Romanians vote on constitutional ban on same-sex marriage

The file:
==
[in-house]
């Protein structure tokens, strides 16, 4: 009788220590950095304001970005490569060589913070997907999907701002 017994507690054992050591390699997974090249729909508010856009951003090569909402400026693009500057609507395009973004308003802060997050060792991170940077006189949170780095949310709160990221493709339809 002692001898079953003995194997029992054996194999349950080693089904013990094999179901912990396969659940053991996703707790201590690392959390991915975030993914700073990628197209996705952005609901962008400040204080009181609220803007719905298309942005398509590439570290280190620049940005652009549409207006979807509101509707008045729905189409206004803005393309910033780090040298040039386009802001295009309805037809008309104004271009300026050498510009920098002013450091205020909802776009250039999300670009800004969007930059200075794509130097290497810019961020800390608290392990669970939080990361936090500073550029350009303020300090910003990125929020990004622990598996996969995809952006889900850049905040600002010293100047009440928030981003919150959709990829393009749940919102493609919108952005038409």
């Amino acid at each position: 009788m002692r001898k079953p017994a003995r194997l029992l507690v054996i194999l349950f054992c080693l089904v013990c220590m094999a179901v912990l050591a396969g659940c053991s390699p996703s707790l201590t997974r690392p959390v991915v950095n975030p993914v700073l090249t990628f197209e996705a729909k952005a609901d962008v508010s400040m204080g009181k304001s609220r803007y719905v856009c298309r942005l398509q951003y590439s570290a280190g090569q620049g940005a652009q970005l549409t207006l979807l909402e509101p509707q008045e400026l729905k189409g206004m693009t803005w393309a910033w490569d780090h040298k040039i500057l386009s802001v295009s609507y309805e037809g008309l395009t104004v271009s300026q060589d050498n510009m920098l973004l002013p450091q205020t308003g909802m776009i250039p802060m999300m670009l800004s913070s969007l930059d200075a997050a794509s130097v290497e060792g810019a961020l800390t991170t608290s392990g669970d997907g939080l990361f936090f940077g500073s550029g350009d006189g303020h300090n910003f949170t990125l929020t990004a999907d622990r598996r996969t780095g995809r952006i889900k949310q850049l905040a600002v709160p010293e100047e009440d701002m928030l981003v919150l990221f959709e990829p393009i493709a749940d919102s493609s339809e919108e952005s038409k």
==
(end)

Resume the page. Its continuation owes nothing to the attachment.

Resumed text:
Romania is voting this weekend on whether to define marriage as a union between a man and a woman. Currently, the law defines marriage as a union of “spouses.” The conservative EU nation decriminalized homosexuality in 2001, but it neither allows same-sex marriage, nor recognizes same-sex unions sealed abroad. In order to be valid, the two-day vote needs a turnout of 30 percent. The referendum was approved after calls from the Coalition for the Family, a group of conservative and religious NGOs, which has long campaigned to replace the word ‘spouse’ in the constitution. The leader of Romania’s ruling Social Democrat Party, Liviu Dragnea, said that many fear “what has happened in other countries, such as legalizing marriage between a man and an animal, could happen here.” Opponents of the referendum are urging the public to boycott the vote, warning that a ‘yes’ vote would further infringe on the rights of minorities.